Whampoa Police Officer Tried To Hide From CCTV As He Pocketed Money

Singapore is often touted as a very safe country. After all, it is one of the few countries where if you lose something valuable, there’s a high chance of you retrieving it.

However back in August 2019, a police officer at Whampoa Neighbourhood Police Post was reportedly caught stealing S$300 from a lost-and-returned handbag.

On Tuesday (1 Sep), the police officer was sentenced to 3 months’ jail after pleading guilty to criminal breach of trust.

Whampoa police officer Source

Unclaimed bag returned to Whampoa Police Post

The incident started when a woman came across an unclaimed handbag at a bus stop near Novena Church, reports Lianhe Zaobao.

Image for illustration purposes only

The woman later returned the bag to the Whampoa Neighbourhood Police Post and told Mr Chung, the police officer manning the counter, that it contained a significant amount of cash and valuables.

She even told Mr Chung that he should document the items.

The officer, however, said that wasn’t necessary as he would lodge a police report on her behalf.

Bag belonged to 18-year-old Indonesian

Turns out, the bag belonged to an 18-year-old Indonesian who had arrived in Singapore earlier that day.

Upon realising that she had lost her bag, the Indonesian lodged a report at a police station in Toa Payoh.

However, upon collecting the bag, she discovered that S$300 was missing from her wallet.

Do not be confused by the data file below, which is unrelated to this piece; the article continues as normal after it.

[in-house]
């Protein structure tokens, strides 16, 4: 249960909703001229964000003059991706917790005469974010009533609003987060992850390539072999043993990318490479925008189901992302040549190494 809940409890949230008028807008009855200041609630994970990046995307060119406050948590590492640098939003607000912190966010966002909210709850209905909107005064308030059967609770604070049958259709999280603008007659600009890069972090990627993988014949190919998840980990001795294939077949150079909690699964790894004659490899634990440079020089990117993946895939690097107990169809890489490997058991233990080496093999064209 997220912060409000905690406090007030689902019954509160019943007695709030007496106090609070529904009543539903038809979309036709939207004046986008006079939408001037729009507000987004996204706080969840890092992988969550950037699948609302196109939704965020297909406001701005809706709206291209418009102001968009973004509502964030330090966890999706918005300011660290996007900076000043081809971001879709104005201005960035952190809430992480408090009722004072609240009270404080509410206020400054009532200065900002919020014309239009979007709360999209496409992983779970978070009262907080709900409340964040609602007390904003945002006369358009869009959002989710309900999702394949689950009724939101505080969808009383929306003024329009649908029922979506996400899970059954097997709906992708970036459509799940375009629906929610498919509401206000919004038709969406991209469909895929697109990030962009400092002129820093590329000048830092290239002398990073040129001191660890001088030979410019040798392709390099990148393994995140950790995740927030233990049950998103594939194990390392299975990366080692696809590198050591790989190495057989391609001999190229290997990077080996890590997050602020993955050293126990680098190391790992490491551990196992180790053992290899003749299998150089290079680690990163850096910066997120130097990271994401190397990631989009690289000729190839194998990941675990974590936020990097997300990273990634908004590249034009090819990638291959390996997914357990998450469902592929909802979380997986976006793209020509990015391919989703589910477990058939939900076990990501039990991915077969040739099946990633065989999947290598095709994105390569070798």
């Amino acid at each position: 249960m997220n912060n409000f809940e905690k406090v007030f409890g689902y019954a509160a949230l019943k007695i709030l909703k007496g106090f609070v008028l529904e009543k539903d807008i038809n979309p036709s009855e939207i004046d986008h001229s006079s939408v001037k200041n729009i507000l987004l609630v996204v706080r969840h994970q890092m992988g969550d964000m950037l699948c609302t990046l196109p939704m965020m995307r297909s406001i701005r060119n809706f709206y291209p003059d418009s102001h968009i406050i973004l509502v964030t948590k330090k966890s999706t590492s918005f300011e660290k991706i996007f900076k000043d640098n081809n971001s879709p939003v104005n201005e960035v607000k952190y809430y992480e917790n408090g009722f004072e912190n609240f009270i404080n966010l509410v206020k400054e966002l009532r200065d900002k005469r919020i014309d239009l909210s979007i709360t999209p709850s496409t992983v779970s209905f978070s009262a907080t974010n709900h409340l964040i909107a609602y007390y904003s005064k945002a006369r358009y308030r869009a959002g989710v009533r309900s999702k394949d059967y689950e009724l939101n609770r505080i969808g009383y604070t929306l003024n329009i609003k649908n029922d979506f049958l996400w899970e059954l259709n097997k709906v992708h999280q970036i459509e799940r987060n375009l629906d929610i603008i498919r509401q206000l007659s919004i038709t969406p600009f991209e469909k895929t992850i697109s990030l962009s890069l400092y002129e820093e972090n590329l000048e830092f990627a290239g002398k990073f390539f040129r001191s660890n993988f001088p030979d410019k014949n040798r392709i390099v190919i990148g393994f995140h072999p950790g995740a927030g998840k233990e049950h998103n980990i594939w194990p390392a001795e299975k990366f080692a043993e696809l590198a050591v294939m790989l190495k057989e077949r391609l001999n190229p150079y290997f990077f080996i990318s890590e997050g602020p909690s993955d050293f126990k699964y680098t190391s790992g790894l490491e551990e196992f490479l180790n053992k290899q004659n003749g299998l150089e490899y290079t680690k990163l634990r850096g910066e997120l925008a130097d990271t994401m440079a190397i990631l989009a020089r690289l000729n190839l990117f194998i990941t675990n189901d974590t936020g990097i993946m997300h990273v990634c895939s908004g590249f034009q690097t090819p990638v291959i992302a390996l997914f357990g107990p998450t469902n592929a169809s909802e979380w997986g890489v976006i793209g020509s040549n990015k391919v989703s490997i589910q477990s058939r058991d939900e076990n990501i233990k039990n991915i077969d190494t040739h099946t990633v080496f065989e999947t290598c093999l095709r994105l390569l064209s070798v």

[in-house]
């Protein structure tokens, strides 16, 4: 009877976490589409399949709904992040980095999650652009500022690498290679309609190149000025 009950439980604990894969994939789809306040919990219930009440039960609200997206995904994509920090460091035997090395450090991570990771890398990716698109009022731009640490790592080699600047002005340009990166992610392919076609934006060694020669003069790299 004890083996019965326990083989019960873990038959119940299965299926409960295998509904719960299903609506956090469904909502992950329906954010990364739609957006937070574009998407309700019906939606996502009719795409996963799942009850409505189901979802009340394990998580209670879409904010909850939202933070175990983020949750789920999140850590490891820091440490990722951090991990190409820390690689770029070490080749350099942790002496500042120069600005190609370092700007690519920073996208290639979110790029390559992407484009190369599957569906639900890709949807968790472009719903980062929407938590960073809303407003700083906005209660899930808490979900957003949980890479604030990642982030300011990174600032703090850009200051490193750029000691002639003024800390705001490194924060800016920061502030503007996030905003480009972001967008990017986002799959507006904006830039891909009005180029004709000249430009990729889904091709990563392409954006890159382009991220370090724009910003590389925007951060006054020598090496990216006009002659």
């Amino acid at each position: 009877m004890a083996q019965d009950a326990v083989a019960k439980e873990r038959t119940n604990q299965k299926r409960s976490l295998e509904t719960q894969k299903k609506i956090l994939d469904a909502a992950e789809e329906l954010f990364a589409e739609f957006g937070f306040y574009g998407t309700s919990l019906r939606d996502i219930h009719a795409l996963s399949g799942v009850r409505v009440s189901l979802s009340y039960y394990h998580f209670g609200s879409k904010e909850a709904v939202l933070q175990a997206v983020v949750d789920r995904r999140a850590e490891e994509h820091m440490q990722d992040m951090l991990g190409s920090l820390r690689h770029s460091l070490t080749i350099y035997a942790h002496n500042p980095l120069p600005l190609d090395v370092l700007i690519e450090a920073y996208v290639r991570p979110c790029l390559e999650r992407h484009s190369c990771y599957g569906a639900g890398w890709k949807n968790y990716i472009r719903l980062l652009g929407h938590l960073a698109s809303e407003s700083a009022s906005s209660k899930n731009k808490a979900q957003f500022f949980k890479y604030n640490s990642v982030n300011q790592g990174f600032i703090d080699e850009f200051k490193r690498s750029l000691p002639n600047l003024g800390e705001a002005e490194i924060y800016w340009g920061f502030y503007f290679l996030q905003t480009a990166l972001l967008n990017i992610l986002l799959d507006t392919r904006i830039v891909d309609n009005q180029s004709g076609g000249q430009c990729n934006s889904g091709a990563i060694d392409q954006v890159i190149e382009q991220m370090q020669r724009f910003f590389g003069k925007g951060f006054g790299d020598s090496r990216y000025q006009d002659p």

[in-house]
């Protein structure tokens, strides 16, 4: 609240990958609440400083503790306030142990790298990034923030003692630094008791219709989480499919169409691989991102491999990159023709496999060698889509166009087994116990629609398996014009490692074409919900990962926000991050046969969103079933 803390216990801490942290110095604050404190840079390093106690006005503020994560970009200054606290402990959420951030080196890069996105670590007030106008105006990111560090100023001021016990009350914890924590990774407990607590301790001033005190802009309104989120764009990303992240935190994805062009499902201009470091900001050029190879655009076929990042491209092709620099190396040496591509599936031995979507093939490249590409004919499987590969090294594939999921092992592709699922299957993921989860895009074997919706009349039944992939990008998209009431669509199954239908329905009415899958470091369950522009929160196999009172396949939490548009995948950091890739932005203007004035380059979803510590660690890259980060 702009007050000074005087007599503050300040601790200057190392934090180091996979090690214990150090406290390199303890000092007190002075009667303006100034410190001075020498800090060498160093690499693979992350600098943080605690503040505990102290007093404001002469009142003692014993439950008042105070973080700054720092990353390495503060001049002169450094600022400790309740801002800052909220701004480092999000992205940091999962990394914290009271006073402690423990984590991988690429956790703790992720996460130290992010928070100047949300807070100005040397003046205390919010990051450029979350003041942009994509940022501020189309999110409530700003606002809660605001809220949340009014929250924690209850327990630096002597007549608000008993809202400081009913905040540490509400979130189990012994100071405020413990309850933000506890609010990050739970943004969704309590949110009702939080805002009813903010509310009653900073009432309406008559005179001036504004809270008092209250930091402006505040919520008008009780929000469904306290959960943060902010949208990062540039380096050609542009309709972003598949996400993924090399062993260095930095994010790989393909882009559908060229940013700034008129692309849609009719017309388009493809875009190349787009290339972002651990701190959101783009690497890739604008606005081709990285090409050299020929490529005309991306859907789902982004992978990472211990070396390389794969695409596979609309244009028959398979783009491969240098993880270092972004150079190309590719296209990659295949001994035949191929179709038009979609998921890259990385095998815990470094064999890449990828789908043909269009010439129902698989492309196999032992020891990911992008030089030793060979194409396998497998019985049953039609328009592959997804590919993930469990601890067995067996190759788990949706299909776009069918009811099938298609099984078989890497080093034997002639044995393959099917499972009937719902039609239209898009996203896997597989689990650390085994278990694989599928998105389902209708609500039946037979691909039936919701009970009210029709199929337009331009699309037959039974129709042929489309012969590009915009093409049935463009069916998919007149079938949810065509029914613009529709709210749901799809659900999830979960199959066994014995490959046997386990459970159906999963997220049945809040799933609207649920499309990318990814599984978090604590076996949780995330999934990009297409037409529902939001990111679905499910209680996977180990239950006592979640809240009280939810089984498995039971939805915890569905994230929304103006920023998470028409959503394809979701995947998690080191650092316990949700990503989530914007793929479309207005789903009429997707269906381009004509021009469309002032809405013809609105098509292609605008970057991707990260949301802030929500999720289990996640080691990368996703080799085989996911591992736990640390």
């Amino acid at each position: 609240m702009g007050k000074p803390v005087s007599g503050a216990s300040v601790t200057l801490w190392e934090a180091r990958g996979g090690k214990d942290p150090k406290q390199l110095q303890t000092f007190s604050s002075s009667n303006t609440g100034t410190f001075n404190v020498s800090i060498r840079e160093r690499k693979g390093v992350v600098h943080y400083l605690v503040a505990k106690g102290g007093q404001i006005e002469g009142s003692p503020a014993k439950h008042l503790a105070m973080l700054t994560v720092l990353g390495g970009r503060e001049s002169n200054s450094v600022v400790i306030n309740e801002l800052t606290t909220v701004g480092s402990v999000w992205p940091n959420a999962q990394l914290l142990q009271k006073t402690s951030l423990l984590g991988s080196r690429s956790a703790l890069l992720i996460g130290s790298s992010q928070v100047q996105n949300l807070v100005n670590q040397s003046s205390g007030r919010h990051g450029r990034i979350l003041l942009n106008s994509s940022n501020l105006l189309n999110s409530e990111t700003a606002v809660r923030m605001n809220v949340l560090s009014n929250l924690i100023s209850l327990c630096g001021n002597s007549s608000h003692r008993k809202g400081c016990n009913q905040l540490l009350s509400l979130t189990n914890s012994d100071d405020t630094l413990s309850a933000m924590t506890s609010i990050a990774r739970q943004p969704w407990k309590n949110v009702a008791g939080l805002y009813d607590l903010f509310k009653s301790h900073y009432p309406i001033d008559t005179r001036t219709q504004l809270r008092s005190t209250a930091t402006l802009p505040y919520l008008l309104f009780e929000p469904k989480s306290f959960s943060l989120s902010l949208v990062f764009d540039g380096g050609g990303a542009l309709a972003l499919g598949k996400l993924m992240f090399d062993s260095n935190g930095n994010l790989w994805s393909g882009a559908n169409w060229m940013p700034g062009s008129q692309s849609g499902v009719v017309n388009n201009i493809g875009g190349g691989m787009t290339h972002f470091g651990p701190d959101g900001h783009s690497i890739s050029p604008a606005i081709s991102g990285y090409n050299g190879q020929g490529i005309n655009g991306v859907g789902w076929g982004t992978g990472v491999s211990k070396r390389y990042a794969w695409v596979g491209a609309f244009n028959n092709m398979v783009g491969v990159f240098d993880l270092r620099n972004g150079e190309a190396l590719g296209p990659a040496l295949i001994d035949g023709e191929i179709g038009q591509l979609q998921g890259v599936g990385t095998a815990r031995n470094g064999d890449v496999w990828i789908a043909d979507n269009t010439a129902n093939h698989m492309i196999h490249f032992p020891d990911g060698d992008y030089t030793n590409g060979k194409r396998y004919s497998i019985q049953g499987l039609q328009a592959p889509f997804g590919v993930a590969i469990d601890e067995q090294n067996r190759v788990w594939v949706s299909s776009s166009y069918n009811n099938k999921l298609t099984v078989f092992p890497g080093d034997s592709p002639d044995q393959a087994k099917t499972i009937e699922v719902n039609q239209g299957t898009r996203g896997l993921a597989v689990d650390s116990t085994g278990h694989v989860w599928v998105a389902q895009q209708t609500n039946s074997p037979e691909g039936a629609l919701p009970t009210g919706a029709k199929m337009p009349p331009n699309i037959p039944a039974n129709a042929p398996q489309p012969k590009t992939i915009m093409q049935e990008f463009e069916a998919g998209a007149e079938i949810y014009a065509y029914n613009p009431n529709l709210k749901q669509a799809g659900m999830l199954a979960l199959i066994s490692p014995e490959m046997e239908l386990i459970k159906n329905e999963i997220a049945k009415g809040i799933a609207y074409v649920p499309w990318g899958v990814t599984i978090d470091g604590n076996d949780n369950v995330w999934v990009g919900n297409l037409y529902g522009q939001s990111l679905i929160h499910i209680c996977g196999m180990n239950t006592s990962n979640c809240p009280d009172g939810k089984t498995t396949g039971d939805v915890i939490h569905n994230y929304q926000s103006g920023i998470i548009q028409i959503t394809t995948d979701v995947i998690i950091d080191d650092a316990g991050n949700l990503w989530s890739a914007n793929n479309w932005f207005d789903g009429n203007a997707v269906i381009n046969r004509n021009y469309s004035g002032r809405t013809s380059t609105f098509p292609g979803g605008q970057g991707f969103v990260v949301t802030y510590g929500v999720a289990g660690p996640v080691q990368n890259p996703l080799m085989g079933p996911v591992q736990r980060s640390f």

Police officer tried to hide money from CCTV

You might have guessed by now, but Chung turned out to be the culprit behind the missing money.

According to TODAY, the officer took the money from the purse and separated the Singapore Dollar notes from the Indonesia Rupiah ones.

Holding the Singapore notes in hand, he reportedly leaned forward in an attempt to hide the notes from the CCTV before placing them in his pocket.

Whampoa police officer Image for illustration purposes only

Later, he took the 6 pieces of $50 notes home and did not make a record of the cash in the found property report.

It was only after 3 weeks when Chung was presented with evidence of his misdoings that he returned the S$300.

Charged for criminal breach of trust

On Tuesday (1 Sep), Mr Chung pleaded guilty to the charge of criminal breach of trust as a public servant.

At the time of the incident, he held the rank of Sergeant 2.

The now 26-year-old was sentenced to 3 months in jail.

SPF clarified that,

This … does not represent the professional and disciplined conduct of our SPF officers.

According to Lianhe Zaobao, Singapore Police Force (SPF) emphasised that they take the security of property found very seriously. They also ensured that measures are in place to ensure safe and proper handling of such items.

This is not the first time such incidents have happened. Earlier in March, a police officer was also caught stealing from lost-and-found wallets.

Nobody is above the law

Police officers are tasked with the important role of upholding the law and should do so with integrity and honesty.

Hopefully, this will serve as a valuable lesson for everyone that nobody – even police officers – is above the law.

Featured image adapted from Google Maps and Foursquare. Picture of bag is for illustration purposes only.